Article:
Readers are urged to email Gresham’s Associate Planner, Dan McAuliffe, at [email protected] with the following message:
“Dear Mr. McAuliff, Thanks for your work in putting together the Retail Design and Development Standards now under review in Gresham. Adopting a big box ordinance has become a necessity in response to out-of-scale projects by developers. It is time to ‘raise the bar’ for future retail in Gresham. You don’t need any more buildings like the Fred Meyer store.
It is important to deal with the issue of economic impact on public revenues, and to stop allowing developers to come to town with their own impact and traffic studies, which then need to be peer-reviewed. Instead, developers should put up the funds necessary to pay for independent traffic studies, and independent economic impact studies at the outset — rather than more limited peer reviews. This will save developers money — because they will not have to pay for their own studies and the peer reviews. It will save the city time, because you will have an independent study that was not influenced by the developer’s needs. You end up with better data in a shorter period of time. This issue of independent studies is a process detail that is often overlooked in growth ordinances. It should apply to projects of any scale.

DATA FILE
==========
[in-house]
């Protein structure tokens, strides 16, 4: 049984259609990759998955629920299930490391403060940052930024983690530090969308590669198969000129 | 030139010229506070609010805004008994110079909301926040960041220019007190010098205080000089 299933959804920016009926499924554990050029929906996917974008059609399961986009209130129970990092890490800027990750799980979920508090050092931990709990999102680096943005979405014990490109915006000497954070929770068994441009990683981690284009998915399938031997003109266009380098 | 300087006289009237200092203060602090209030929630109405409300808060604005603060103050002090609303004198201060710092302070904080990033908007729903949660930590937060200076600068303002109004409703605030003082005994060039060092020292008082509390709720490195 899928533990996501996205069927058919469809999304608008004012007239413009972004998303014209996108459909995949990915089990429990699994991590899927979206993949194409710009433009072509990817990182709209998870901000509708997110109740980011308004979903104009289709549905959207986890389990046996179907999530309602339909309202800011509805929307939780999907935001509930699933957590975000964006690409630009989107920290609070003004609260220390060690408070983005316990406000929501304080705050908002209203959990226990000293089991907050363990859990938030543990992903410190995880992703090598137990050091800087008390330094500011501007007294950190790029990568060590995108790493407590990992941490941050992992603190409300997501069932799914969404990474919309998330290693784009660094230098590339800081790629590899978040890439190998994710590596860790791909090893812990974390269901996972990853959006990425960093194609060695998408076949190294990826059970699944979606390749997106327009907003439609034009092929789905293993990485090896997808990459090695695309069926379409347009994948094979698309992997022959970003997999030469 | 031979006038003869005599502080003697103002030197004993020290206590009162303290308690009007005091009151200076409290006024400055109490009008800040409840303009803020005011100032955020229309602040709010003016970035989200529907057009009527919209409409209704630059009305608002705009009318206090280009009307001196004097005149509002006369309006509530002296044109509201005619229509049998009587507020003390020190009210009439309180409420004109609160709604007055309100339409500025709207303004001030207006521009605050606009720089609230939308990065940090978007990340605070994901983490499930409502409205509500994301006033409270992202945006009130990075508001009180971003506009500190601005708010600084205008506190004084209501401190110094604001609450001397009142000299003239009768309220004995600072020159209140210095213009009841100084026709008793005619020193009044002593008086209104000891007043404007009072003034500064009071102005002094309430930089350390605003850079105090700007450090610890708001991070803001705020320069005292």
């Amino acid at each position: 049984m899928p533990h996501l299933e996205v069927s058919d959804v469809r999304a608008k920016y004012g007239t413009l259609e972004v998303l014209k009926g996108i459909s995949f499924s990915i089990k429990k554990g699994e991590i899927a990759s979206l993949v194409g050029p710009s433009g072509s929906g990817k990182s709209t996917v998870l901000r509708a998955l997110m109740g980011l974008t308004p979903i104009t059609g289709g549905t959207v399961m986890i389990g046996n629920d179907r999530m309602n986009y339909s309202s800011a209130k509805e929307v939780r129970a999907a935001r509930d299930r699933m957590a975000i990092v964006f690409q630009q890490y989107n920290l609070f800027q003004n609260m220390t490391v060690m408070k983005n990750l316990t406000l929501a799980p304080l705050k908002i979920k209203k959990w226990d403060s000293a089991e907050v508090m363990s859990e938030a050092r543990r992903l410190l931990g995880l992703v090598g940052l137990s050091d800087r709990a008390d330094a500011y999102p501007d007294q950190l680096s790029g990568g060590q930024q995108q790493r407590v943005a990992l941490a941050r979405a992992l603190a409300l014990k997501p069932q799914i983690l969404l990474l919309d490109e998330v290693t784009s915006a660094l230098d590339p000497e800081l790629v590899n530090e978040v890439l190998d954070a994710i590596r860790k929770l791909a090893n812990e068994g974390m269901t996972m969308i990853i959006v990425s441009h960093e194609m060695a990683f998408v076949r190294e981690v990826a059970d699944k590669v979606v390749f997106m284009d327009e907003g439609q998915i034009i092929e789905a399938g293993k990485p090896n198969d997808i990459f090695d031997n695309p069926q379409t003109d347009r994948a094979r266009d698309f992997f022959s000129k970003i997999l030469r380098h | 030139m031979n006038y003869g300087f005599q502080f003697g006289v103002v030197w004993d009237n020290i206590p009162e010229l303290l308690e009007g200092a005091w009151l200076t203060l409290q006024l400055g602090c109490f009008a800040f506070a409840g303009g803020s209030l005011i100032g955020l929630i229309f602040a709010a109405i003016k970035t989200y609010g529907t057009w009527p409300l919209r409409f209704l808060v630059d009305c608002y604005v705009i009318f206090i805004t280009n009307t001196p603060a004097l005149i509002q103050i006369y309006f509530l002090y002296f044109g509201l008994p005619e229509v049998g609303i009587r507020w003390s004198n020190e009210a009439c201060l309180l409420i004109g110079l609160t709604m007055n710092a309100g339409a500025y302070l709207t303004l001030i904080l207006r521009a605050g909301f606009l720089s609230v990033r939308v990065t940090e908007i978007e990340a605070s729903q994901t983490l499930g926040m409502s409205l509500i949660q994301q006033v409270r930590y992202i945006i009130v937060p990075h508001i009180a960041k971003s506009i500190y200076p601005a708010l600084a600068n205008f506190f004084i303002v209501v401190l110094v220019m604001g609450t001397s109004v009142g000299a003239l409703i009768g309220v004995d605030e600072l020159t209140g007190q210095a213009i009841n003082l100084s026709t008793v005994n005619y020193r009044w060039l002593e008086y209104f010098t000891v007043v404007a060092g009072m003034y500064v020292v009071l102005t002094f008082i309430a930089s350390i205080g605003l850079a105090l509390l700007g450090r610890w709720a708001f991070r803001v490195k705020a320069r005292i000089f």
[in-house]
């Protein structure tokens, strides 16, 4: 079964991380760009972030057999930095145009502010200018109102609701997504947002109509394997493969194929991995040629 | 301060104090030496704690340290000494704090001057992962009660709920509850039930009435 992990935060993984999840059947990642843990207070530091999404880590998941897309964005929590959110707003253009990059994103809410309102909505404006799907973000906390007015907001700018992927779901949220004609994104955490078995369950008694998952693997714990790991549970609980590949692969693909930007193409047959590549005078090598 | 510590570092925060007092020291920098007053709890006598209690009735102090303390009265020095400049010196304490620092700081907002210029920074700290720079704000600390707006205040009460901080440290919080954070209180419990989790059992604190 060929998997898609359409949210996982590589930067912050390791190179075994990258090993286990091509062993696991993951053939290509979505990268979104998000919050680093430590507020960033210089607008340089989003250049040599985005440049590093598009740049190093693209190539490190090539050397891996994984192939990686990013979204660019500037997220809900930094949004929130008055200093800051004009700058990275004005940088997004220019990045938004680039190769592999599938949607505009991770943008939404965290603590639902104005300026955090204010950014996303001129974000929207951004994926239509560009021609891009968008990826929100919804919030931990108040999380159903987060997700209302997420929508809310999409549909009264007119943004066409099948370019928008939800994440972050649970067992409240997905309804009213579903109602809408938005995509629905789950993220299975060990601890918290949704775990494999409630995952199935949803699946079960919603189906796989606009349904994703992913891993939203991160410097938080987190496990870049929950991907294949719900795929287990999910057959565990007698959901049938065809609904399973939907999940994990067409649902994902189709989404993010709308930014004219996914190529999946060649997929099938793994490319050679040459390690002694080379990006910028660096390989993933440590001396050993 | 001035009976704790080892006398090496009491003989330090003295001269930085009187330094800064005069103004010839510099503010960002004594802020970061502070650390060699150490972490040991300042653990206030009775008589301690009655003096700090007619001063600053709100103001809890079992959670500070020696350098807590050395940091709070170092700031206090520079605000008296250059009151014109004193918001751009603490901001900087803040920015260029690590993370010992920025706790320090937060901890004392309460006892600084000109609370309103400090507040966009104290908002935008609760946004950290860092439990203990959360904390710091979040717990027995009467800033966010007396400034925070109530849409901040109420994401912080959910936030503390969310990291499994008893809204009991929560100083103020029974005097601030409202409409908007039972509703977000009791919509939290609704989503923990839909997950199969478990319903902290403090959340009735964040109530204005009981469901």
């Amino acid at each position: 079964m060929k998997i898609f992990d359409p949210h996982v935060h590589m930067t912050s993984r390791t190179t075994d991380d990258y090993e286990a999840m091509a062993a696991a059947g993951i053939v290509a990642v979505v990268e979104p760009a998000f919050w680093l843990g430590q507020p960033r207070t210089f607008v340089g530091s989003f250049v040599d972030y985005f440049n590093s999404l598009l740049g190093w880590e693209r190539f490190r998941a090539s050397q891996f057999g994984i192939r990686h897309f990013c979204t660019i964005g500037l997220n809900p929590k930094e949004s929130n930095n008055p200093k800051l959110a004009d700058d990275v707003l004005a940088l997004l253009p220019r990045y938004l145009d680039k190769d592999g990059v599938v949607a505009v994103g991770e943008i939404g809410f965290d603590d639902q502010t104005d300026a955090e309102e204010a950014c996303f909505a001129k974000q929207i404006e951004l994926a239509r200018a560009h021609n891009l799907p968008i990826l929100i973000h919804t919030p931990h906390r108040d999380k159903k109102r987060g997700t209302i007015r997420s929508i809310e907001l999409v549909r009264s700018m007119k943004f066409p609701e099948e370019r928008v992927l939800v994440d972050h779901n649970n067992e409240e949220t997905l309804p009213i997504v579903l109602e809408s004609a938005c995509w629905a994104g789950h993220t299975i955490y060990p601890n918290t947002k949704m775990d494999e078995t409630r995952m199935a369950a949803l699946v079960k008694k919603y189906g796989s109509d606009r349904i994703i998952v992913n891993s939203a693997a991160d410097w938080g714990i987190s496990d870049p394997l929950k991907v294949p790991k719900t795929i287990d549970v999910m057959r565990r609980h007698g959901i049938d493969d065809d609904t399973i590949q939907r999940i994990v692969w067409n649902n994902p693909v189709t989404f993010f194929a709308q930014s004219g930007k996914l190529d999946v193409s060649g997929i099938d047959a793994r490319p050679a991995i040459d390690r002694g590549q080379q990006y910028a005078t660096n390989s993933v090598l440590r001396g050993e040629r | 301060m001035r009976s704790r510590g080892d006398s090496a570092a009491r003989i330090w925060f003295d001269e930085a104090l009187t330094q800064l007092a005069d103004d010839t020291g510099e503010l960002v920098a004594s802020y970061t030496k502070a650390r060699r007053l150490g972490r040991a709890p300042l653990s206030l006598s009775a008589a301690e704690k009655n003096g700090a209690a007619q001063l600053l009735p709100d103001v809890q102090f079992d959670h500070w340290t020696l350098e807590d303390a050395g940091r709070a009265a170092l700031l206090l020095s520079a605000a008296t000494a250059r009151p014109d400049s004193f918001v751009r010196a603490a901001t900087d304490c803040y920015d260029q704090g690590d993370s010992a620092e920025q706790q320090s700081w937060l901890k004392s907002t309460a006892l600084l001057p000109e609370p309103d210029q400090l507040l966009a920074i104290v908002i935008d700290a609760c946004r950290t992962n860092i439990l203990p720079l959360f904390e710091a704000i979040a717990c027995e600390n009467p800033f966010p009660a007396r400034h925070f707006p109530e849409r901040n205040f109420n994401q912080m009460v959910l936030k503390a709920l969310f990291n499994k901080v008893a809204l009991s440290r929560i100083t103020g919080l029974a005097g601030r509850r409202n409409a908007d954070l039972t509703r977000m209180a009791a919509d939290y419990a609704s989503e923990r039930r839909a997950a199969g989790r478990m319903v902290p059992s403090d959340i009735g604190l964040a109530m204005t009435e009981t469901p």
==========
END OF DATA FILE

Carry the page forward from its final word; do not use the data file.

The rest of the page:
Do not process any new Wal-Mart proposals — even smaller formats — until your new ordinance is in place.”